There are a lot of terms out there that can be used when it comes to lactation and infant feeding. However, many of these terms we're used to hearing don't describe every parent.
The language we use in our everyday lives has immense power over those around us. Using words like "breastfeeding" and "motherhood" can exclude a large group of people who don't necessarily identify with this type of gender-specific language.
Not all lactating people or parents associate with the terms that we may be used to using. However, taking the time to use more inclusive language can help more than you may realize. So let's talk about why it matters!
1. More Inclusive Language Helps To Include All Parents
When it comes to lactation and infant feeding, there's a whole world of new terms to learn, especially for new parents. However, many lactating people and parents don't identify with all of these "traditional" terms we're used to.
Using gender-inclusive language can help provide support and recognition to parents who may not identify to fit cultural expectations. Not all infant-feeding parents are mothers, women, or someone who has even necessarily given birth. Transgender and non-binary parents exist, and sometimes they don't want to be referenced by gender-specific terms.
Regardless, everyone deserves to feel supported in the beautiful journey of parenting!
Recognizing and Respecting The Gender Identity Of Lactating Person
Creating open and respectful parenting and lactation community for everyone starts by using gender-inclusive language. You can easily swap terms like "chestfeeding" for "breastfeeding" and "human milk" for "breast milk." Sometimes it's that easy!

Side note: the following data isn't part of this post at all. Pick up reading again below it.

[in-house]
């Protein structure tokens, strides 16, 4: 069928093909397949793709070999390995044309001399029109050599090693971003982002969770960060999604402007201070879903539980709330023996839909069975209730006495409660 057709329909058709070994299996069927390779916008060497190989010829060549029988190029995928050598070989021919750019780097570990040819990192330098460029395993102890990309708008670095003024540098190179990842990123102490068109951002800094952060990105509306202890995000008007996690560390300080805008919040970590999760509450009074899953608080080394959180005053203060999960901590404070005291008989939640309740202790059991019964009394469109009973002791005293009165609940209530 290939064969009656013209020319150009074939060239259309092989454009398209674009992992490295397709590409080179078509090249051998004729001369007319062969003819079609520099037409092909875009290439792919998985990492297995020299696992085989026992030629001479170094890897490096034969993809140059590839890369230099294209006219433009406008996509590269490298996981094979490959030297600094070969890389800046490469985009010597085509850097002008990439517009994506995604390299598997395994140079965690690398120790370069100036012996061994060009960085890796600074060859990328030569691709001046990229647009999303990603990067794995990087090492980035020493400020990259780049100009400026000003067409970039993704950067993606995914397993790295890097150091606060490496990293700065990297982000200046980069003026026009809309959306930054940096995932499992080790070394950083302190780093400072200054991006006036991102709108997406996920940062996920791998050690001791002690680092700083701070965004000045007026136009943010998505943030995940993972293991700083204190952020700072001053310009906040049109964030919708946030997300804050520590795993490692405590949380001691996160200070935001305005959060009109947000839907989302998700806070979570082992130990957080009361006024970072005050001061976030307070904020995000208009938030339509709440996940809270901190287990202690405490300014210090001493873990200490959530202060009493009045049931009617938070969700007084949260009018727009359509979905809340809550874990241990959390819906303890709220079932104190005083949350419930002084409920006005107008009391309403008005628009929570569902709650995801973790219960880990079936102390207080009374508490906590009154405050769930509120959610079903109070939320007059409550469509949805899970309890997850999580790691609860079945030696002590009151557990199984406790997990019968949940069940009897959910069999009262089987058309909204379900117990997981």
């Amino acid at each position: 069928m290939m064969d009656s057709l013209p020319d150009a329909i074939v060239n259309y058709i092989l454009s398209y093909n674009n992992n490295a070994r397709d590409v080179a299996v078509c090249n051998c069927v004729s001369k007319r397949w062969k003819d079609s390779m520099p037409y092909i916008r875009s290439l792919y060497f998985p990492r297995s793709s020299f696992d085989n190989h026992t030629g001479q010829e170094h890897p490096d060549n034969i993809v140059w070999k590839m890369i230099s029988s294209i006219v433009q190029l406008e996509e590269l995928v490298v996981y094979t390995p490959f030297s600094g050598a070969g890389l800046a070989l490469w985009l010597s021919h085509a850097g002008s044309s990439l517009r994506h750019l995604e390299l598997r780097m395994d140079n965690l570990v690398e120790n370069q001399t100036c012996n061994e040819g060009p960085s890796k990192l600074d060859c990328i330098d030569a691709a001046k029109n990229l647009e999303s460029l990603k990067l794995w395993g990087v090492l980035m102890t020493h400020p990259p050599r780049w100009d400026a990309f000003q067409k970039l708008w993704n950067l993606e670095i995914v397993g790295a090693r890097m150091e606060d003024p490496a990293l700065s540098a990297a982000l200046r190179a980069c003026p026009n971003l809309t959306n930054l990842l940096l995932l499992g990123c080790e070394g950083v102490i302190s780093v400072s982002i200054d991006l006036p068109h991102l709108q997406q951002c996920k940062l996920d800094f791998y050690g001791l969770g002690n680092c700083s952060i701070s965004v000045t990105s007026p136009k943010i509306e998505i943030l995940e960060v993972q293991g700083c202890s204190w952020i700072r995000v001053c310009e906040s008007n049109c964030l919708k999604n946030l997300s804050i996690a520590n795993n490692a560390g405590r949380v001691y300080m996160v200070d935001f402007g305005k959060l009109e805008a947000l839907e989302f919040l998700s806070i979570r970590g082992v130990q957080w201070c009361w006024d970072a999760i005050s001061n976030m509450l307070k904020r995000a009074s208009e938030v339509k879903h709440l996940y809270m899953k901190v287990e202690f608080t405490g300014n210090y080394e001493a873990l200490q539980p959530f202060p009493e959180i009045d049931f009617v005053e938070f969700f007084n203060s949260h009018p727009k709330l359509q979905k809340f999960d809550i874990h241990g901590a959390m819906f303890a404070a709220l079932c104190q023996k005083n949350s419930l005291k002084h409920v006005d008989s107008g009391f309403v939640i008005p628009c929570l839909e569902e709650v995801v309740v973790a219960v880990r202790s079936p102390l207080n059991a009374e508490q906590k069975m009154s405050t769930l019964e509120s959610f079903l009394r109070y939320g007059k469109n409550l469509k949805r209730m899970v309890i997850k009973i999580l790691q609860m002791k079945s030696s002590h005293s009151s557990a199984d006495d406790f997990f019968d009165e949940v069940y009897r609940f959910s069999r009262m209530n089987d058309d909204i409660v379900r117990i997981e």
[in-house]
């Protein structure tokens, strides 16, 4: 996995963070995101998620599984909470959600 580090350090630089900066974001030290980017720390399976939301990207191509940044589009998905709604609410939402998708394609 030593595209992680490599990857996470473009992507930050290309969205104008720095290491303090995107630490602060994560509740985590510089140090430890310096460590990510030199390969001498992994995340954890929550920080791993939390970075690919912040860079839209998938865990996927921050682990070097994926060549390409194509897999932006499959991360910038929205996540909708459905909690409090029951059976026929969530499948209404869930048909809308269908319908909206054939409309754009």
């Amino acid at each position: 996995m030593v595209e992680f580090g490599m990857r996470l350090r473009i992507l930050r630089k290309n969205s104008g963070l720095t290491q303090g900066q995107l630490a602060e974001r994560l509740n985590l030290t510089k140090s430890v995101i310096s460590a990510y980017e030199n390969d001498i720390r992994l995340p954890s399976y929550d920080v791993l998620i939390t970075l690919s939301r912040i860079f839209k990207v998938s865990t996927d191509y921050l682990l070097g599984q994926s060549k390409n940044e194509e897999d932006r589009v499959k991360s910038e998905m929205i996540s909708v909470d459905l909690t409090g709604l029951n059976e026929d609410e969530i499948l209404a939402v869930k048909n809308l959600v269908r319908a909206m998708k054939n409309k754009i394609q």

To respect and recognize lactating people or parents, use the individual terms they identify with. But that doesn't mean you can't ever use the gender-specific terms maybe you're used to using. For example, if someone wants to be referred to as a female breastfeeding mama, you can call them that too!
Unfortunately, many transgender people or members of the LGBTQIA+ community face discrimination or difficulties in the medical world. What's important is not always to assume the sex or gender, sexual orientation, or preferred pronouns of people you may meet. You never actually know what someone identifies as.
Many queer, transgender and non-binary parents face a mountain of judgment and obstacles regarding lactation and parenting. Inclusive language is vital to supporting trans parents and creating a supportive and welcoming culture.
Just be aware of how you can contribute to building a welcoming and open atmosphere for everyone. When it comes to feeding our children, we're all in this together - so let's support each other!
Inclusive Terms Apply To All Parenting Members
It's normal for families to consist of multiple members, and it's common to have two parents in each household. So using language that applies to all parenting members is a great way to involve each parent in the breastfeeding or nursing journey.
Even for non-lactating parents with a lactating partner, being surrounded by inclusive language can help to create a more welcoming environment. Involvement and communication are key to building a happy and healthy home for you and your children!
2. What You Say Matters
How we communicate is one of the significant ways that we shape our society and cultural values. As a result, the language we use carries a certain power, and it's important not to underestimate that!
So, when it comes to lactation and parenting, using gender-inclusive language can truly go a long way in shaping how we think as a society. For a long time, nursing and breastfeeding were viewed as being solely related to women. However, many lactating people may identify differently.
Using gender-neutral language can truly help support transgender and non-binary parents. Recognizing that some nursing or pregnant people may not want to be referred to by traditional female terms is one of the first steps!
The Power Of Gender-Inclusive Language